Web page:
Pseudomugil cyanodorsalis, the Neon Blueeye or Blueback Blueeye Rainbowfish, is one of those rare, arcane Rainbowfishes that I think most of us only dream about, so when the opportunity came around to make them more available to the hobby and trade, I absolutely jumped at it. This is a schooling fish, I would not recommend purchasing only one or two as you’ll not get to see the males fired up and showing off; most sources recommend 8-10 or more. This species is on the small side for the Blue Eyes, but beyond its obvious overtly good looks, its predilection for being a brackish-water fish is the one thing probably preventing it from being a ubiquitous worldwide hit like the related Furcata Rainbowfish.
In the short time I’ve kept this fish, I’ve placed it in everything from nearly pure freshwater (with just one tablespoon marine aquarium salt per 5 gallons of water) to full strength saltwater right alongside young clownfishes and Peppermint shrimp. Experienced keepers suggest aiming for the middle, somewhere in the 1.010 to 1.015 specific gravity range, as being ideal for breeding and maximizing production. Indeed, by default I keep these at roughly 1.012 here (because I simply mix my saltwater supply with tap water in a 1:1 ratio). Keeping them brackish might at first cause you to feel very limited in tankmate choices, but the one fish that jumps out at me as perfectly suited is the often overlooked Bumblee Bee Goby.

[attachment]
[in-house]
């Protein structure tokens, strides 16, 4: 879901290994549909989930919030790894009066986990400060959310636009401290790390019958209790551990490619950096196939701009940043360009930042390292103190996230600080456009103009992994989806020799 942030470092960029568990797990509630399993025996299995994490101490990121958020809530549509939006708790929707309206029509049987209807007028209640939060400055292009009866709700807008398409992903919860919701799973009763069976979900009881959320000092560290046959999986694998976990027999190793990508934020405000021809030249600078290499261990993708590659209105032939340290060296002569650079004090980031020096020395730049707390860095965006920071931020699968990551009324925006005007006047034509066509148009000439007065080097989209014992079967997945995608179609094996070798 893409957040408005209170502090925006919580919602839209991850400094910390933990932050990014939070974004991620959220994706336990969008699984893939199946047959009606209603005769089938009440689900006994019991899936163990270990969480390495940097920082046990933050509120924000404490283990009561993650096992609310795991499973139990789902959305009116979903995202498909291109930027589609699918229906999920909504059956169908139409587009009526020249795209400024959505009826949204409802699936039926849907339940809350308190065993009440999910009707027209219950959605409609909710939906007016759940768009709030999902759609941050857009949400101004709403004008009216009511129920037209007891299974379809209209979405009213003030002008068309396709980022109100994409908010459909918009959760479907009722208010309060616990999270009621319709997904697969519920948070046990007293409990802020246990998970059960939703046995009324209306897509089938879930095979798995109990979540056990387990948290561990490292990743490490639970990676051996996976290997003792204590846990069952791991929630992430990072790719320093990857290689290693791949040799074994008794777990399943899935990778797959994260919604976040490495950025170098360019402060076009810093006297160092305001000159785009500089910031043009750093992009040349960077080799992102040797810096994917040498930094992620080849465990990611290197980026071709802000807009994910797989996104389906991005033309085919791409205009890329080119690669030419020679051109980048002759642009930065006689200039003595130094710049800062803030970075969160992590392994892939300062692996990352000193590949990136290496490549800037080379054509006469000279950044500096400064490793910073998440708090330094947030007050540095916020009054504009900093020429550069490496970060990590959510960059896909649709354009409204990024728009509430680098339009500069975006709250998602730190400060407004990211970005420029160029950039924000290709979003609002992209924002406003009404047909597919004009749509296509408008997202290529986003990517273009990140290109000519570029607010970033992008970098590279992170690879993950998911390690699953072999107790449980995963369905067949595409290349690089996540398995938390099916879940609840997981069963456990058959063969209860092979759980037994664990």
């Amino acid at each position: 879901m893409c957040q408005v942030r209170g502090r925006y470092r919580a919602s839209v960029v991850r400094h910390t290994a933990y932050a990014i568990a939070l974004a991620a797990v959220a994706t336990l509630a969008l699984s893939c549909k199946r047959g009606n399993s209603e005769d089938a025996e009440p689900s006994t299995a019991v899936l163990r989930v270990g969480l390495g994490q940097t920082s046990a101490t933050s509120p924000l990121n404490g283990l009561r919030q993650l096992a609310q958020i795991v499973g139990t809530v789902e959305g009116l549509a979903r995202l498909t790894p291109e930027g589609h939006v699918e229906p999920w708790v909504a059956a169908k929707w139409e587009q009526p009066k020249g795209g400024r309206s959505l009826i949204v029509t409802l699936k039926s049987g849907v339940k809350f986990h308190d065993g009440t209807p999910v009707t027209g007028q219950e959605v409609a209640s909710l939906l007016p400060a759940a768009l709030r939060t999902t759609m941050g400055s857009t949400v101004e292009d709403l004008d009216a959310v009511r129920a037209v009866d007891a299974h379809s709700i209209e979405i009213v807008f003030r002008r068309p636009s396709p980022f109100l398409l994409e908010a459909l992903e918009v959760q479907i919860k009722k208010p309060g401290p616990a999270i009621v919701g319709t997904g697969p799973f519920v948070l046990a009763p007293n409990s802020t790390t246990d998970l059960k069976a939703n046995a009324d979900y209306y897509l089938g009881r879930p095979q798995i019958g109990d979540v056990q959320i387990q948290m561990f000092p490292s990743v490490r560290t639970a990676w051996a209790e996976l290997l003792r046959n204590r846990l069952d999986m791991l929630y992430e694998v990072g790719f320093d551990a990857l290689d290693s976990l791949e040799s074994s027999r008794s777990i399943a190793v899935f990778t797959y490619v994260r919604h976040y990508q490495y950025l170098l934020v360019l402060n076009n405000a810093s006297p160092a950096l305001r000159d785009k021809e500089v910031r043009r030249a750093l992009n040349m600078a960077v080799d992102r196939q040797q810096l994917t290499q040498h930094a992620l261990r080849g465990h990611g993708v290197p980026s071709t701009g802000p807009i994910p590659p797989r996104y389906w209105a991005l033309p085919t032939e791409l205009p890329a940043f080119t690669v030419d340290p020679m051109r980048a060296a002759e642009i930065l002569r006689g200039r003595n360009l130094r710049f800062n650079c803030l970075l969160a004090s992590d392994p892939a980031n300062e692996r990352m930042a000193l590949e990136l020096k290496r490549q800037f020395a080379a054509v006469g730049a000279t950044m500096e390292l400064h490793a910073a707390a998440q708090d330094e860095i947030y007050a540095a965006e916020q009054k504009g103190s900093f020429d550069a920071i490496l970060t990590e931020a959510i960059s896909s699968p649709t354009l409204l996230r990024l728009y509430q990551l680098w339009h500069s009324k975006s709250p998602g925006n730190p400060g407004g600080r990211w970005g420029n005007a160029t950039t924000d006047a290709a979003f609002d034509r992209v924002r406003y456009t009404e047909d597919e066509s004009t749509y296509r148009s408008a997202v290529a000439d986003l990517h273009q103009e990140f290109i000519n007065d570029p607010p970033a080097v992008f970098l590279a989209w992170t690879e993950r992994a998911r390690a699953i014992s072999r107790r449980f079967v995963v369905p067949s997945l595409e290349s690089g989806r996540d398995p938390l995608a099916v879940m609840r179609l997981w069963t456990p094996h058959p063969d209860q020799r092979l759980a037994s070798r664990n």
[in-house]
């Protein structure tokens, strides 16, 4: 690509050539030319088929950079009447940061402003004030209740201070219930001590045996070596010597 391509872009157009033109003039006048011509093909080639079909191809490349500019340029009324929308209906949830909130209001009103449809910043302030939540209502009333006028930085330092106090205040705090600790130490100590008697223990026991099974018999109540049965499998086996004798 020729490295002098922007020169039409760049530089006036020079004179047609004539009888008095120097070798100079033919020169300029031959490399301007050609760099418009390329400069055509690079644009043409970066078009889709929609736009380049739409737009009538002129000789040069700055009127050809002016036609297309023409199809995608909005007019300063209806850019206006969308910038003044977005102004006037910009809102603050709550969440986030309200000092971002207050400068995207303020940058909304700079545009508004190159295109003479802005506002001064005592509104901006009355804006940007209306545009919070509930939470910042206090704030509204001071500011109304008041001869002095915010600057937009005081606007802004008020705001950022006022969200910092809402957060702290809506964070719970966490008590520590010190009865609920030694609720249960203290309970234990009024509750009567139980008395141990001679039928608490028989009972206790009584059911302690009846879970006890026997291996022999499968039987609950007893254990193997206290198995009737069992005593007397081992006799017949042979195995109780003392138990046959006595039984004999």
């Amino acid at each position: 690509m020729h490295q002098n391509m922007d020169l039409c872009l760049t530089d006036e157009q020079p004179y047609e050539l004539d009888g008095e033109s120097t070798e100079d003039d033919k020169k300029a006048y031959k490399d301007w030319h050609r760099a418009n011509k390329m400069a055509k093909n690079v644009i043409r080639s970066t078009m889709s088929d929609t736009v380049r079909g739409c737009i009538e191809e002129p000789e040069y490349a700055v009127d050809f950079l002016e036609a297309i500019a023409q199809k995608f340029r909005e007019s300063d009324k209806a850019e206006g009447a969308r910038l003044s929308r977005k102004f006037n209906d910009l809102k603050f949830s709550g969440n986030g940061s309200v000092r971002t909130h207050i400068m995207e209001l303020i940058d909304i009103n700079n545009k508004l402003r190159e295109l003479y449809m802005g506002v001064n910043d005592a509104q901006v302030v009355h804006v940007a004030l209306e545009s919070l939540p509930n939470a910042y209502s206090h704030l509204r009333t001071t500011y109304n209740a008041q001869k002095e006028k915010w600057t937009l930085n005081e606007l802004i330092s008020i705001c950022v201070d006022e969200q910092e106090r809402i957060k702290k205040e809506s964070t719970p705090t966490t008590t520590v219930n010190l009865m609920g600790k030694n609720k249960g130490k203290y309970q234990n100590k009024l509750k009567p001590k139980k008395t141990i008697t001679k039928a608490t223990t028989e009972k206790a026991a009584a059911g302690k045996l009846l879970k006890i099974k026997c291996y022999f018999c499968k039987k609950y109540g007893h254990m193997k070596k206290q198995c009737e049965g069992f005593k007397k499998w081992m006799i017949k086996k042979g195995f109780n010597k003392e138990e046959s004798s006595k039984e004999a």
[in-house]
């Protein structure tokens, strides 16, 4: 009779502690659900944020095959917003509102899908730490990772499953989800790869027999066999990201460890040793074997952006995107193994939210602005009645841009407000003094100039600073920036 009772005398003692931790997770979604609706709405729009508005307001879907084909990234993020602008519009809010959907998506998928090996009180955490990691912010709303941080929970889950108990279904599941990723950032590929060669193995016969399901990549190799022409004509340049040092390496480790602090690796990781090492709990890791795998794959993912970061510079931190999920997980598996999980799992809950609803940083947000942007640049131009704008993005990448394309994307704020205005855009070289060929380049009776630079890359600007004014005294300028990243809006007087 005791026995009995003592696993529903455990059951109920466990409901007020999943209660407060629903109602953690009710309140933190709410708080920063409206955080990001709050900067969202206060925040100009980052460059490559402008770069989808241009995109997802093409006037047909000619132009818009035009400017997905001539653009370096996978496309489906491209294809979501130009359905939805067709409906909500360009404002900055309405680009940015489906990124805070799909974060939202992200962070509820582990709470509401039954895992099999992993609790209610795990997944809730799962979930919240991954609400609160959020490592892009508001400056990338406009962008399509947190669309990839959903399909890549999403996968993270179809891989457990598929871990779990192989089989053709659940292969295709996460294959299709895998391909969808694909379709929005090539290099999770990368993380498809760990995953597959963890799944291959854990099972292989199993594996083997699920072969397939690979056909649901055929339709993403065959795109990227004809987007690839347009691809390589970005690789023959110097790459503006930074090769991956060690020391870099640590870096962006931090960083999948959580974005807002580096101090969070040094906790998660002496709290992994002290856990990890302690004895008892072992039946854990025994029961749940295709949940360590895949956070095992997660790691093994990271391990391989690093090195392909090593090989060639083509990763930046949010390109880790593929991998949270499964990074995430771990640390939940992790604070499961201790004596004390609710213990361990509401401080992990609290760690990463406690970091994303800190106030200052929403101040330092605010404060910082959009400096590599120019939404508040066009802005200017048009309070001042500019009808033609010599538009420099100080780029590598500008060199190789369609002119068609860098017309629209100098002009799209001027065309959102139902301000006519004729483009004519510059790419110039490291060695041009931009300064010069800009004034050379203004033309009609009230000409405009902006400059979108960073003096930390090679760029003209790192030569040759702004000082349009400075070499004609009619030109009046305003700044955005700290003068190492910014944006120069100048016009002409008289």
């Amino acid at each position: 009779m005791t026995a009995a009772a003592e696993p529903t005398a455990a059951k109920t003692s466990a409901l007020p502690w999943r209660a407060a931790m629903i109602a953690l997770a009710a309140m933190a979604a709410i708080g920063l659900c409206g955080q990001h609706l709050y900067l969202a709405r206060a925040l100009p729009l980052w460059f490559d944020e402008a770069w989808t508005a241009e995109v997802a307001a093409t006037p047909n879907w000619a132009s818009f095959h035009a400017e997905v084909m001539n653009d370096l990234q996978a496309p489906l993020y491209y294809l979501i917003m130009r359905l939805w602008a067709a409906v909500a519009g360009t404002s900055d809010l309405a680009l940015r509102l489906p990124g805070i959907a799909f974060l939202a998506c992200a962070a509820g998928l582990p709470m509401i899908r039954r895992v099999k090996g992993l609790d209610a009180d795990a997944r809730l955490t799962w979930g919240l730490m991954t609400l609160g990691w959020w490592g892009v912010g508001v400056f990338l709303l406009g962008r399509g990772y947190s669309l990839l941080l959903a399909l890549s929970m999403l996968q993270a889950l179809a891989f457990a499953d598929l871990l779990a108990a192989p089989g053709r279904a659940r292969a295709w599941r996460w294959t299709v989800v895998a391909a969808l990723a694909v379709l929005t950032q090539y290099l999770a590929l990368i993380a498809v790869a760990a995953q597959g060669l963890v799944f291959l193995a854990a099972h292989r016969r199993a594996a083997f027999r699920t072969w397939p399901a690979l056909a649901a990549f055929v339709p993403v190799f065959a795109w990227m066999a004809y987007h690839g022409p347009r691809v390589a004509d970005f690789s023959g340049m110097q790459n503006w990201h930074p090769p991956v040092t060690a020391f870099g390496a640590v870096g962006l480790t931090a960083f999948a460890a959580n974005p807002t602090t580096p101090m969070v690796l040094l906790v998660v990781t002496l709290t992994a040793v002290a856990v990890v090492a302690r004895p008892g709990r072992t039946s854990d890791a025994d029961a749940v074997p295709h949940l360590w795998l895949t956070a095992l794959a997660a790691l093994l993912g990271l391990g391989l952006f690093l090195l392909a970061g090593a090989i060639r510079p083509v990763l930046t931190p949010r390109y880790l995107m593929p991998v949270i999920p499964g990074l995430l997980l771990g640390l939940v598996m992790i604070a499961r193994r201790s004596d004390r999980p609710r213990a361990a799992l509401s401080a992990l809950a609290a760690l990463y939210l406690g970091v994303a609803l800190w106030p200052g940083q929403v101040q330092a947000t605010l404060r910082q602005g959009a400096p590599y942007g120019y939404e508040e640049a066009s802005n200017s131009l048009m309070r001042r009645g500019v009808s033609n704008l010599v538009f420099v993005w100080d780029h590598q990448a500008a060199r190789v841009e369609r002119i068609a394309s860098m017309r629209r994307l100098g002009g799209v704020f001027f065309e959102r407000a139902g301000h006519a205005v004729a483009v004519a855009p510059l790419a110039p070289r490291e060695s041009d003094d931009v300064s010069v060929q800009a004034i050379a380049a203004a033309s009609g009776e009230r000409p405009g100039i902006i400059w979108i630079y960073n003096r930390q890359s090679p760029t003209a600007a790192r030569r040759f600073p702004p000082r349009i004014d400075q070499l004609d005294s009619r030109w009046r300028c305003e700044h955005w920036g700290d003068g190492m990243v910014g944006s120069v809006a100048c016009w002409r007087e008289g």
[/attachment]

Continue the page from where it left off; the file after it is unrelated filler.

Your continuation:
While I’ll normally ship out at 1.012, know that I’ve moved from from that salinity to either extreme without any acclimation had have had no losses. With advanced notice, I’m more than happy to move the fish over prior to shipment so they can arrive at your preferred salinity. I mentioned they’re tiny; expect them to ship to you at roughly 0.5 to 0.75 inches. Nano fish in every sense.
These Rainbowfish are locally produced and raised here in Minnesota; I view it as a special treat to be able to support a local breeder and I hope to see this become a staple offering. If that’s not possible, this is one of those rare fishes I may just have to breed myself!